Tuesday, February 16, 2016

I Write, Therefore I . . . Am I?

Are you there, Bossk?  It's me, Outfield.

So, my weekend was mostly spent at a writers' conference (the same one I got so much out of last year, where I said to myself, "Self, this is the year I'm going to drive a novel and write a Corvette!").   This year was much less inspiring, but I still tried to go to as many panels as I could, take notes, and take what was said to heart.

Heck, I even got up at 8:20am on the last day, so I could be at a nine o'clock panel!  That's something of an accomplishment for a guy who would rather go to a work meeting at ten pm than ten am.

The thing I guess I most came out of this particular conference with was that "real" writers (ie, those on panels rather than me) have a tremendous output.  They see writing as a job, rather than a pastime or hobby or something they want to do in some nebulous future.  One writer talked about having over a hundred books published since 1980, one woman wrote fifteen Romance novels in 2015, one guy talked about challenging himself to write thirty stories in thirty days and sending all of them out to contests and magazines (only eleven of them sold, the poor dude), and one author boasted about her tremendous success, how attractive she now is, and getting flown to England and treated like royalty there while her husband and kids had to stay home).

I know I need to change my attitude and write more often, and so, I've written every day this week (and every day the week of the conference, so they might not be related).  But the attitude still won't budge.

Most of the time--unless it was a movie or superhero panel--I sat in the audience and thought, "I could never be up there.  I'm not a real writer."*  But I nonetheless wrote an entire story in my program, and have already recorded a podcast for it (which should come out around August or September, at this rate).

Like last year, I found there were several panels that I would have liked to go to, all scheduled at the same time.  For example, on the last day, at five, there were the following panels: All the Best Lines (about fascinating villains), Gathering Your Tribe (surrounding yourself with people who will lift you up instead of tearing you down), Short Stories Vs. Novellas, Giving and Accepting Critique, Portrayals of Women in Science Fiction and Fantasy, Image Manipulation (Photoshop), Making a Living as an Artist, The Culture of Immortality, and Writing Natural Dialogue.  All at the same time!  I would've been happy to go to any of those, even the Image Manipulation one, but I decided I'd go to Gathering Your Tribe.  It was full.  So I went next door to the Artist one, sat down, only to find out that it was the drawing kind of artist, an illustrator-type.  So I had the option between Natural Dialogue at the other end of the building, or Critique right there, and already started.  I went into that one, and had to sit on the floor because it was so full (I wish they had scheduled some of these panels on the first two days, when I could always sit on either the first or second rows).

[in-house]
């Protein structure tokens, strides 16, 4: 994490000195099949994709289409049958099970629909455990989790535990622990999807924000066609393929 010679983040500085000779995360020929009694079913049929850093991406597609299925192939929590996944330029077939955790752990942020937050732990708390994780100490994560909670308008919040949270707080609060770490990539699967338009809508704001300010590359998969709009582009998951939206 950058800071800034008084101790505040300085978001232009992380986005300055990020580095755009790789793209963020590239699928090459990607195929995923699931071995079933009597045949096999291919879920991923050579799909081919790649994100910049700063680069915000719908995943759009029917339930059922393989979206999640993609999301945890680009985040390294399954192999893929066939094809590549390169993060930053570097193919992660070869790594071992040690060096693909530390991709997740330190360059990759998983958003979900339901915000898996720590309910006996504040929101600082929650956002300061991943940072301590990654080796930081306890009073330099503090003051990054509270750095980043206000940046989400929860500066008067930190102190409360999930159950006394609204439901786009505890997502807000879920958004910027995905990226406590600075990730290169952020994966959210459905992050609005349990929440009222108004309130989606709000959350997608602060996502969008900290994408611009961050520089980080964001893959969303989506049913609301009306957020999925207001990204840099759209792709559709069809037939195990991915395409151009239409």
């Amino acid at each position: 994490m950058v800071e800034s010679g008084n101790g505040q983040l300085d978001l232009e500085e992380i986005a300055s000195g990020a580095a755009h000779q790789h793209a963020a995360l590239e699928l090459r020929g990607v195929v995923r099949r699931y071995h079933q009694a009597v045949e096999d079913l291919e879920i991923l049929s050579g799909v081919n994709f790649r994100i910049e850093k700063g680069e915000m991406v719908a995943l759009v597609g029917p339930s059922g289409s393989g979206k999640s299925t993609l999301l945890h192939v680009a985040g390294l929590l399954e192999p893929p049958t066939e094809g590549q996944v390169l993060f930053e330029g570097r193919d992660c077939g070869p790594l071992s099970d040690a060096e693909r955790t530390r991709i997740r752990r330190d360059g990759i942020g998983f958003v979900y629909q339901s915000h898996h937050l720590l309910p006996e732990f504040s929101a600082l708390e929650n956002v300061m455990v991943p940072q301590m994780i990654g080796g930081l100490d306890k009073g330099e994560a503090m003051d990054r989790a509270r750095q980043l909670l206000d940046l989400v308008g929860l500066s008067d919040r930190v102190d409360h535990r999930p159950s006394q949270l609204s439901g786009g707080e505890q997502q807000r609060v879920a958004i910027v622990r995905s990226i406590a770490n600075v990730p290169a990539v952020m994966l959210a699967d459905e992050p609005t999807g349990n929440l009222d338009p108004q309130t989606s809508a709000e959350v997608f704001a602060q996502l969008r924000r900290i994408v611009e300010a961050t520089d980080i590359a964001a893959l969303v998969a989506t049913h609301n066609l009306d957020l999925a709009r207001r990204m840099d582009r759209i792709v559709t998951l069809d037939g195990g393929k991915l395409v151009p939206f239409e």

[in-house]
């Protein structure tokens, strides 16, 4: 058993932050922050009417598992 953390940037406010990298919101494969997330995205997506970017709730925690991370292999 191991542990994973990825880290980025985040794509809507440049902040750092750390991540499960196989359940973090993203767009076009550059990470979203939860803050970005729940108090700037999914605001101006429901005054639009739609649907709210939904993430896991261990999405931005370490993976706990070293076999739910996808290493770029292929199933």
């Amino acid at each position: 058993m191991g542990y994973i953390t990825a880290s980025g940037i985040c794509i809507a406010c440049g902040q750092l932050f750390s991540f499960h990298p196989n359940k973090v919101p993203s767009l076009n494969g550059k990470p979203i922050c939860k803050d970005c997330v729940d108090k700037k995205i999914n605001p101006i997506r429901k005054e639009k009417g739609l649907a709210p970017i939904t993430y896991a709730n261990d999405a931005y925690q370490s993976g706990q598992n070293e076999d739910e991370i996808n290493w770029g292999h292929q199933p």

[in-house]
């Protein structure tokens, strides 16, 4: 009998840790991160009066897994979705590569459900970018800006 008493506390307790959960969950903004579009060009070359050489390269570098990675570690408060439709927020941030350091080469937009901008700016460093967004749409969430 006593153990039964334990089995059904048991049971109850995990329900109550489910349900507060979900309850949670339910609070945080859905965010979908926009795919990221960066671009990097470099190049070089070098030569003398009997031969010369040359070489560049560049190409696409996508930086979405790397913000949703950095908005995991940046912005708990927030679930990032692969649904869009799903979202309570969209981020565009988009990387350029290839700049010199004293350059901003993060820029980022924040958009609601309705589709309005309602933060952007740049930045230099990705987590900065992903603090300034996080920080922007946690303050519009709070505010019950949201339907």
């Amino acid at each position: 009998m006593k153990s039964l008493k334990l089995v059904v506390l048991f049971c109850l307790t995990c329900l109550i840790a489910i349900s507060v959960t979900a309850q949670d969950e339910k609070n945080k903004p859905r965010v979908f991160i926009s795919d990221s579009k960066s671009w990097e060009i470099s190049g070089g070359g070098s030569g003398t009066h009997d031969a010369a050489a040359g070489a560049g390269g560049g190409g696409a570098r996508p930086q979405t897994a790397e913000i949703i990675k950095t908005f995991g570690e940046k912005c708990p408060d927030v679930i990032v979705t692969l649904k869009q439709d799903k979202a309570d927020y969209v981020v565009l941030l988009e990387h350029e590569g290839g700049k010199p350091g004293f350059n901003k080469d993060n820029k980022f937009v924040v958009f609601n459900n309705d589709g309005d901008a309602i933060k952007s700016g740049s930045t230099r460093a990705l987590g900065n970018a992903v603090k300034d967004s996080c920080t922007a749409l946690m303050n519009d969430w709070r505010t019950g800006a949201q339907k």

But unlike last year, I somehow persuaded my pals Jeff and Big to come along, and I hope both of them got something out of the panels.  So, it was cool to be able to have friends at this thing, but I never had the benefit of one person going to one panel and me going to the other, then swapping notes about them afterward.

Not all of the panels were enjoyable.  There was one on Pixar that told me nothing I didn't already know (except that several people think CARS 2 is worse than THE GOOD DINOSAUR, which I would disagree with), but it's always cool to learn new things.  I haven't been in school for a while, but sometimes I think about how nice it would be to be in a class where I just go and sit and find things out I didn't know before, and maybe use them in life, maybe just take a test on them.  Weird.

I'd say the most horrific panel I attended was called "Write A Novel In Three Days" with a woman who does it all the time.  She detailed how it can be done, and I took notes and listened, but at the end of the presentation, when she said, "By a show of hands, how many of you think you will try this?" I did not raise my hand.

I do think I could write three short stories in three days, based on her plan, and maybe I'll attempt that in the spring or summer (depending on my work schedule).  But I also feel I might have benefited more from the presentation in the next room, where Doctor Frank N. Furter explained that In Just Seven Days, I Can Make You A Man.

Something that was stated more than once is that a writer should set attainable goals.  I've put that in bold.  Little things that are accomplishable right now, that might be stepping stones to bigger goals like selling my story to a magazine, writing a pair of successful novels, make enough money from my writing to quit my job, or grow a tremendous wang.  

Oh, there was one more little thing I got out of there that I made a note of.  Mary Robinette Kowal, who I know more for podcasting than writing, said that she often suffered from Impostor Syndrome, and others on the panel agreed with her.  I made a note of it, and was certain that that's what I am afflicted with.  Yay, all my questions have been answered!

But then I looked it up, and found that it affects people who are successful.  Whoops.

Oh, Bossk got back to me.  I guess he's not really there.  He's imaginary.


*Oh, there was a panel on the first day called Producing Your Own Audiobook, where a woman talked about Audible's self-publishing wing and that whole process.  I could've/should've been on that one.

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